BEREA - As far as interviews go, Phil Taylor isn't going to knock anyone over.
The Browns could care less if Taylor isn't an eloquent man. All they want to see is their first-round draft choice knock over a few people on game days.
The plan was put into the place Thursday, the day after Taylor ended a five-day holdout. Taylor lined up with the first team at defensive left tackle. There should be no looking back.
"I don't feel I'm that far behind," Taylor said. "It's a new defense. Basically all the guys are learning it, so I'm right where I need to be."
Fielding a good run-stopping defense has been the goal since the first practice of the expansion Browns in 1999. Unfortunately, for the franchise, it remains a goal, which is one reason for just two winning seasons in 12 years.
Last season the defense allowed 129 rushing yards per game, which was 29th in the NFL. That statistic made it a no-brainer that the focus of the offseason would be to find a big, physical presence on the inside to team with tackle Ahtyba Rubin, who was the only consistently productive player on the line in 2010.
Wanting to add more picks, the Browns traded out of the fifth overall spot with the Atlanta Falcons, picking up the 21st pick and a first-round pick in 2012. Taylor was a good fit at that point.
His arrival now gives the defense a physical presence on the inside, if for no reason other than size. Taylor checked in at a trim 338 pounds. Rubin, who's working at right tackle, weighs 315.
"It's two big, beefy guys on the inside focused on stopping the run," Rubin said. "At the same time we're trying to get to the passer. I believe Phil's a good pass rusher. We just have to see what happens. I'm excited."
Rubin was fifth on the defense and first among linemen in tackles last season with 82. The closest defensive lineman to him was Kenyon Coleman with 68.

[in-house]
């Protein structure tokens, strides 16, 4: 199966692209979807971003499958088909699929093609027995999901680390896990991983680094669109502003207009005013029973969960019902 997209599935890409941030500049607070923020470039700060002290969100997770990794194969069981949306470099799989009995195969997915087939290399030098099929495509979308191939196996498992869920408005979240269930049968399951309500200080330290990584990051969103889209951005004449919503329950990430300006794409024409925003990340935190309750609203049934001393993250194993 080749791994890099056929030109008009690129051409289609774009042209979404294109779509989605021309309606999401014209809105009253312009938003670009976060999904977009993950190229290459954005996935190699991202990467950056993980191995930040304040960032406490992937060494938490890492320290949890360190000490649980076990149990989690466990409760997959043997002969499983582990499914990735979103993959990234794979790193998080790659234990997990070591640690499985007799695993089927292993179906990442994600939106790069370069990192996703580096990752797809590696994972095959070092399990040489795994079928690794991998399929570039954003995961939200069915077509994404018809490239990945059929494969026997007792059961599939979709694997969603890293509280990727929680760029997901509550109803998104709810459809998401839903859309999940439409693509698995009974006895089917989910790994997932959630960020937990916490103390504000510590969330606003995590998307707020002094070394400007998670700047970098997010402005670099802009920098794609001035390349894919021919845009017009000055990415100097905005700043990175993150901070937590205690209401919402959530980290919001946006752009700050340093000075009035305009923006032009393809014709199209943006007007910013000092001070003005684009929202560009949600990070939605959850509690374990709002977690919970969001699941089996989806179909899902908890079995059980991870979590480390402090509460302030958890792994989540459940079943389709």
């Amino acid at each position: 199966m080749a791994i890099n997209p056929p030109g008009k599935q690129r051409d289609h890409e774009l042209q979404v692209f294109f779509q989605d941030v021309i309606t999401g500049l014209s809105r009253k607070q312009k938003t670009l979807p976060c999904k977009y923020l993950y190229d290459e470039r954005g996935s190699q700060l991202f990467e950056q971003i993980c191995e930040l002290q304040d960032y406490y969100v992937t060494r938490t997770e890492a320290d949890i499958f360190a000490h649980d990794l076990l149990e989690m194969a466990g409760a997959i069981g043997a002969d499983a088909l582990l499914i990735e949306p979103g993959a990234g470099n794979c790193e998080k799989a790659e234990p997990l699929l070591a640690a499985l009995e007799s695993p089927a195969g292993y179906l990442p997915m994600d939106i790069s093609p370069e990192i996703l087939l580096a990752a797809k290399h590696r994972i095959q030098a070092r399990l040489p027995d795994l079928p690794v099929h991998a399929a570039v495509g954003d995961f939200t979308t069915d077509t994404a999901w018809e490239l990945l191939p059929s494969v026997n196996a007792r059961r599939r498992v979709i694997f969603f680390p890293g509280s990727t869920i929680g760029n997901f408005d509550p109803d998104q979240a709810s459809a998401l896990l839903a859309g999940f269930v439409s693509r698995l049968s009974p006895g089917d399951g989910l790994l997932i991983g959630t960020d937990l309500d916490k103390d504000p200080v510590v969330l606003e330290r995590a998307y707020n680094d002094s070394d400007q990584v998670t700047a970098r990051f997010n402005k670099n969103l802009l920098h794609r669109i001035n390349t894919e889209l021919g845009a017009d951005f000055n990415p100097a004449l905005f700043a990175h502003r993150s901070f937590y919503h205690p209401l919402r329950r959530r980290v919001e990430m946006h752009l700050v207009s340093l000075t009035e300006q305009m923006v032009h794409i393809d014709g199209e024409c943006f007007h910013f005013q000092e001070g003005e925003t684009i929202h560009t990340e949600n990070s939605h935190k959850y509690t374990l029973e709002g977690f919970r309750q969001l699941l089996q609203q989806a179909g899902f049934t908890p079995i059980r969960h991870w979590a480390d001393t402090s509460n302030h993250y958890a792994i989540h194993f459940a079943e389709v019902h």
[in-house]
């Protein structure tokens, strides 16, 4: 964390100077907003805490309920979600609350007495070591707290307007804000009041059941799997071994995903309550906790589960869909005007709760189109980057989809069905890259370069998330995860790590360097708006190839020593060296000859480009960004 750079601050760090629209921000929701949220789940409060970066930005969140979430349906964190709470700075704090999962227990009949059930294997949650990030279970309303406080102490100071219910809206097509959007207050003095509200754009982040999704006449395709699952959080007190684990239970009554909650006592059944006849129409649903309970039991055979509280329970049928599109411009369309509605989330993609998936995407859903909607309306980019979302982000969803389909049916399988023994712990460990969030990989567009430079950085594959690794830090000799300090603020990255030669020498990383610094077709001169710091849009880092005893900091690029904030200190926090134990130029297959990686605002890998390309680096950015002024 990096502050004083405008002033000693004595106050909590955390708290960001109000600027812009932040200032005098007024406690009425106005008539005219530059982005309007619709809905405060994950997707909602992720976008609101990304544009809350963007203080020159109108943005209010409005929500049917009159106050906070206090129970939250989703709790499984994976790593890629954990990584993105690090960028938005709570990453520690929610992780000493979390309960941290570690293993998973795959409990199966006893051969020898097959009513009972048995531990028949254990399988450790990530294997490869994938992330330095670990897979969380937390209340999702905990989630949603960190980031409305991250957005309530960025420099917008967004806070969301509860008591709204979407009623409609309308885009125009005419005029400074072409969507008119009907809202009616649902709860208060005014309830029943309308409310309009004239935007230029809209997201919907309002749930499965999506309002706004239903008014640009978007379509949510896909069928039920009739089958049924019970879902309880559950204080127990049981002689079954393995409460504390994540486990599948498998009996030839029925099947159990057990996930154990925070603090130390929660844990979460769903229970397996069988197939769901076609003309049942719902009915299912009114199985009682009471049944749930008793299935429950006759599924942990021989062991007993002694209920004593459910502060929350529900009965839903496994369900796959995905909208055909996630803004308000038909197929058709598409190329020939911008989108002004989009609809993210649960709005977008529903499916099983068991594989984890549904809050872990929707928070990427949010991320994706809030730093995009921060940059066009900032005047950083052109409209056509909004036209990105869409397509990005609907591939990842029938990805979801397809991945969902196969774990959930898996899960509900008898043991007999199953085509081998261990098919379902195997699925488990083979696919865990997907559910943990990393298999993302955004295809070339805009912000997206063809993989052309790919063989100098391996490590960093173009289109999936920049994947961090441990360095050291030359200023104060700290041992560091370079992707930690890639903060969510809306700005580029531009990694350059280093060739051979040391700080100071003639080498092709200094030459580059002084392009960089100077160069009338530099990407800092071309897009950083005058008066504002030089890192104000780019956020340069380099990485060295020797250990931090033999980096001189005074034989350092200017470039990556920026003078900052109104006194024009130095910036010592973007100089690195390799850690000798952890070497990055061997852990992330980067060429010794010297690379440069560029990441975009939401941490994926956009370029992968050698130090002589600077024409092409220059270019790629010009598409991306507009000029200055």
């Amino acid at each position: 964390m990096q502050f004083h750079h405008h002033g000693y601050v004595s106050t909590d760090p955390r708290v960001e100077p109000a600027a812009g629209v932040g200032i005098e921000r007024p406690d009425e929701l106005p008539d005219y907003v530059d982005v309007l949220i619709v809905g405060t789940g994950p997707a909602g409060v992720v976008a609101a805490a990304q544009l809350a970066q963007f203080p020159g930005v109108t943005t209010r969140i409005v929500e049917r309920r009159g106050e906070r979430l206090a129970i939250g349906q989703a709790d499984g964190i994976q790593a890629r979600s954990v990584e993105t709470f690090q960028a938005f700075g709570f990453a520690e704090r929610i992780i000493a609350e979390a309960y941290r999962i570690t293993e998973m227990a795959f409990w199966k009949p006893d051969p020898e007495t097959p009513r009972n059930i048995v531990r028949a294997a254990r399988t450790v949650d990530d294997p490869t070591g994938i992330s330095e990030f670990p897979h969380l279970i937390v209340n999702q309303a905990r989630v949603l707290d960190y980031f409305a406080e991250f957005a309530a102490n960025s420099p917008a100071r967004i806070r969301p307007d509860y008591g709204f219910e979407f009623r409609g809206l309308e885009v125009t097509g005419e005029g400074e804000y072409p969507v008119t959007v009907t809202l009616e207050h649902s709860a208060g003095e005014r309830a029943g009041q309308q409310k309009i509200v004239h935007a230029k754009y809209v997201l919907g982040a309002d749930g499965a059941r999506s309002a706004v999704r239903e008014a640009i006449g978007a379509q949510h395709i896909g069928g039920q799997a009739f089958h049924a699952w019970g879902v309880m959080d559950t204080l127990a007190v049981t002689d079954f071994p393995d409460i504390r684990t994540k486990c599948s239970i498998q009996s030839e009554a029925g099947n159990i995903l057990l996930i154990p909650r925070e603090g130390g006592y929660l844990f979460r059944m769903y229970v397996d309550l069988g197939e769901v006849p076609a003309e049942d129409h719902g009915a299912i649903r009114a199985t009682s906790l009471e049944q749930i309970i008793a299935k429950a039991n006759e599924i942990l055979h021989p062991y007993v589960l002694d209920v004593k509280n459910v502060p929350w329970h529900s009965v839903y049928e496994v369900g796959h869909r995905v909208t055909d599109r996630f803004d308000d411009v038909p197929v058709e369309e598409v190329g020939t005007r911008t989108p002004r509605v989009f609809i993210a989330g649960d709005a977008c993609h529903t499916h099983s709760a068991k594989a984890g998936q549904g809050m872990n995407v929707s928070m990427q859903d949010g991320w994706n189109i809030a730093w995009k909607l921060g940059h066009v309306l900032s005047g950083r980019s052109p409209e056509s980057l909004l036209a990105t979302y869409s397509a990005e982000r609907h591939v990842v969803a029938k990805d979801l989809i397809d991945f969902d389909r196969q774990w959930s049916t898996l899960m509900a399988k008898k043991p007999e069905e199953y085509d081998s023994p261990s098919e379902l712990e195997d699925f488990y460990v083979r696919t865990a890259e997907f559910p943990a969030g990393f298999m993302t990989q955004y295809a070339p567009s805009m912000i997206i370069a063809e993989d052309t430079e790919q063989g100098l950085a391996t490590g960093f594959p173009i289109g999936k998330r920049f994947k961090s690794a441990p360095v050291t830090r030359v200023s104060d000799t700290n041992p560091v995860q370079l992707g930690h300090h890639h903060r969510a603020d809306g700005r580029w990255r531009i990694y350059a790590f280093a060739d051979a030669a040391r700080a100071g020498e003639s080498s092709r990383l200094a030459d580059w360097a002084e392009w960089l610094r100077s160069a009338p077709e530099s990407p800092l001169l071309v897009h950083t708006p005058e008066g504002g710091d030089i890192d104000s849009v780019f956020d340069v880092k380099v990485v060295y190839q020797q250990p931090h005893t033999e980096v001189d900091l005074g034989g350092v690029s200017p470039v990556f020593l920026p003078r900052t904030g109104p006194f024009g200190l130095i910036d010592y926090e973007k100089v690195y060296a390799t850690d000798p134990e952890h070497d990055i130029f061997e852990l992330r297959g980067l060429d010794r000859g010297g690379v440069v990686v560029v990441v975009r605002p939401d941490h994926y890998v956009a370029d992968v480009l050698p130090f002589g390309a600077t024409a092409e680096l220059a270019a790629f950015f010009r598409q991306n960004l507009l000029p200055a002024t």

Rubin's career has been on a steady ascent since being selected in the sixth round of the 2008 draft. He's now firmly entrenched as a starter with Pro Bowl aspirations.
"This is my fourth year coming up," Rubin said. "I'm picking up the speed of the game a little bit better. I'm learning how to be a better pro.
I'm just looking forward to going out and seeing what this season brings."
The only concern with Taylor is his weight. He ballooned to close to 390 pounds a few years ago, but he was able to get his weight down to the current level through dieting.
"Just watched what I was eating and when I was eating," Taylor said. "I was doing a lot of eating at night. They gave me the blueprint down at Baylor, and that's how I got here."
There doesn't appear to be much fat on Taylor's frame. He worked out during the offseason, so conditioning isn't a concern.
It's now all about trying to do what the Pittsburgh Steelers and Baltimore Ravens do so well - stop the run. It didn't take Taylor long to get up to speed with the plan.
"In the AFC North there are a lot of good teams that know how to run the ball," Taylor said. "You have to anchor down on defense and stop the run."
One of the defensive tackles that Taylor admires is Casey Hampton of the Steelers. He also singled out Vince Wilfork and Warren Sapp.
If Taylor plays like any of those three, the run defense might finally be worth watching.